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Ooh, our lady and her maidservant meet here in “Taste.” Right away, the lion and unicorn are up on their hind legs, reflecting that feeling you get when you meet someone you’re immediately attracted to–you feel alert, alive, like you have to stand up and take more notice of the world. Notice that the animals are unchained and free now, and several of them have joined the women and lion and unicorn on the little island. Everyone feels like more things are possible now. The maidservant is offering up a bowl of sweets to the lady, literally offering up something sweet for the lady to taste. How does the lady feel about that? Well, she would never be so unrefined as to have her hair blown back, but her veil is waving about behind her. A little bird lands on an outstretched finger, a little symbol of freedom. Check out the look on the unicorn’s face; he knows that serious competition has just arrived.

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In “Smell”, our lady and maidservant get to know each other better, as they hitch up their skirts for the work of the day, a gesture of intimacy we haven’t seen yet. Our lady, who before was so overcome with feeling that she had to glance shyly away from her maidservant, is now able to look her right in the eye. Our maidservant holds up a tray of flowers, from which our lady gathers blossoms to make into a garland. Delicate lady-flowers are definitely in play here.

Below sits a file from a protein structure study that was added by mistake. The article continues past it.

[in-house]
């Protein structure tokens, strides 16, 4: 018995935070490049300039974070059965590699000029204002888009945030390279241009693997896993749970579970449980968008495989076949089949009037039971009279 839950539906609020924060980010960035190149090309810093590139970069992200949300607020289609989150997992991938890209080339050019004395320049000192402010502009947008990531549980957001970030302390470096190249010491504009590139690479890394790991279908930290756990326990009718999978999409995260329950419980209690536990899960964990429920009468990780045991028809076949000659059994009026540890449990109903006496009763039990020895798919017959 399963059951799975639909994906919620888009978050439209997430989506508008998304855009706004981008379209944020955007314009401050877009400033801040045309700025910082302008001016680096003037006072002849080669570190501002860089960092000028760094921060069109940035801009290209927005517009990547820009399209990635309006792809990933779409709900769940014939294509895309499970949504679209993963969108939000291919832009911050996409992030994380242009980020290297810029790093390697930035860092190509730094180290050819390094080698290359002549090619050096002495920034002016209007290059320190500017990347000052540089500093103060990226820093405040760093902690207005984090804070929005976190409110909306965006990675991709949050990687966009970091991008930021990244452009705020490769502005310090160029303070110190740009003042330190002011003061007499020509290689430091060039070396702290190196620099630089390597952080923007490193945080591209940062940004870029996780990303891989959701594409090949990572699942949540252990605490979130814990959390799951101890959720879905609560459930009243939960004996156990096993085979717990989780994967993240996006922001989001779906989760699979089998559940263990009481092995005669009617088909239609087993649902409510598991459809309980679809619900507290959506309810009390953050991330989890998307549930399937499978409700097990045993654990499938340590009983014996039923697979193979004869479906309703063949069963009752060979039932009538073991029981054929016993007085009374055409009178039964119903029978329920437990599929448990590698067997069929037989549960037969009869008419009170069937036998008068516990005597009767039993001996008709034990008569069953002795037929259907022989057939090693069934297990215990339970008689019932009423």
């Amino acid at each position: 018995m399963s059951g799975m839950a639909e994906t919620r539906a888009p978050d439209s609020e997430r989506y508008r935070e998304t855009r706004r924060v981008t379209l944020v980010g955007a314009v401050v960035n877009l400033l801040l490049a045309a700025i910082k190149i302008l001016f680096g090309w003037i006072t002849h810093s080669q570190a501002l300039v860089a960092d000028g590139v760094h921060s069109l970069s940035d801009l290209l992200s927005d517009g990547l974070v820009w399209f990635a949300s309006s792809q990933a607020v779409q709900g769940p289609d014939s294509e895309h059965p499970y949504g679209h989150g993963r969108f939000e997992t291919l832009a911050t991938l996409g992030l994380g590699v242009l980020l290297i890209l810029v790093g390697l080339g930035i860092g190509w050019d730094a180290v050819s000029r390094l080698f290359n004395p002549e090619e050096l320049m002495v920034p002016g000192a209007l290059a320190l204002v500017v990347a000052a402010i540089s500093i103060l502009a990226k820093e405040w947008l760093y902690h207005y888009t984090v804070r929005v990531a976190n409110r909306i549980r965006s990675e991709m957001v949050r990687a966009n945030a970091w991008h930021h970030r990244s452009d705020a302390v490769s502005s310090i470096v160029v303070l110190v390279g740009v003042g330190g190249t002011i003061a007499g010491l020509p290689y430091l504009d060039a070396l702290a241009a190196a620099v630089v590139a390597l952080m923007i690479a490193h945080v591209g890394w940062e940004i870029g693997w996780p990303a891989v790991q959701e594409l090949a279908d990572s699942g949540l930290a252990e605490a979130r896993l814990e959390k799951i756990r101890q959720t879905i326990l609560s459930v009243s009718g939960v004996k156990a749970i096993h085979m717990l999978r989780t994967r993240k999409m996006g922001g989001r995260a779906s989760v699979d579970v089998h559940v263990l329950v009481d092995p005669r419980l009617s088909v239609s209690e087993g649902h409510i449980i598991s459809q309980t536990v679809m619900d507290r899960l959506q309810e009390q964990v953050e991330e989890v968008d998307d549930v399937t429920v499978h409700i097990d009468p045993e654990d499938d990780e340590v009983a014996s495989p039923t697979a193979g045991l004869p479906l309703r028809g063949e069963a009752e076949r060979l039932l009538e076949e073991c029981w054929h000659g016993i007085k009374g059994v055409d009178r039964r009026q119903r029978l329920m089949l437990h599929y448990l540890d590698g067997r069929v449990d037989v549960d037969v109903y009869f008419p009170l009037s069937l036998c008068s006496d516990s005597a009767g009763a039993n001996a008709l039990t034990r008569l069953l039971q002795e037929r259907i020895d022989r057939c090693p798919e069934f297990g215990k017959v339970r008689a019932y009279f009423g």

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Look, now they are literally making music together. In “Hearing,” our lady plays the notes on the organ while our maidservant works the bellows. This is a two-person job, and dare I say they have to be perfectly in tune with one another to do it properly? The lion is even sort of turned away to give them some privacy, although he can’t help peeking. The unicorn is coming around to the idea of this whole arrangement; the tilt of his head seems to be saying, “Go on, babe, I see what you’ve got going here.” Our wonderful maidservant looks frankly at her lady, as she has done in all the tapestries she’s been in so far. No maidenly shyness here; she knows what she wants and she’s looking right at her. I’m pretty sure we have not one but two goats on the little island as well (goats being well-known symbols of randiness).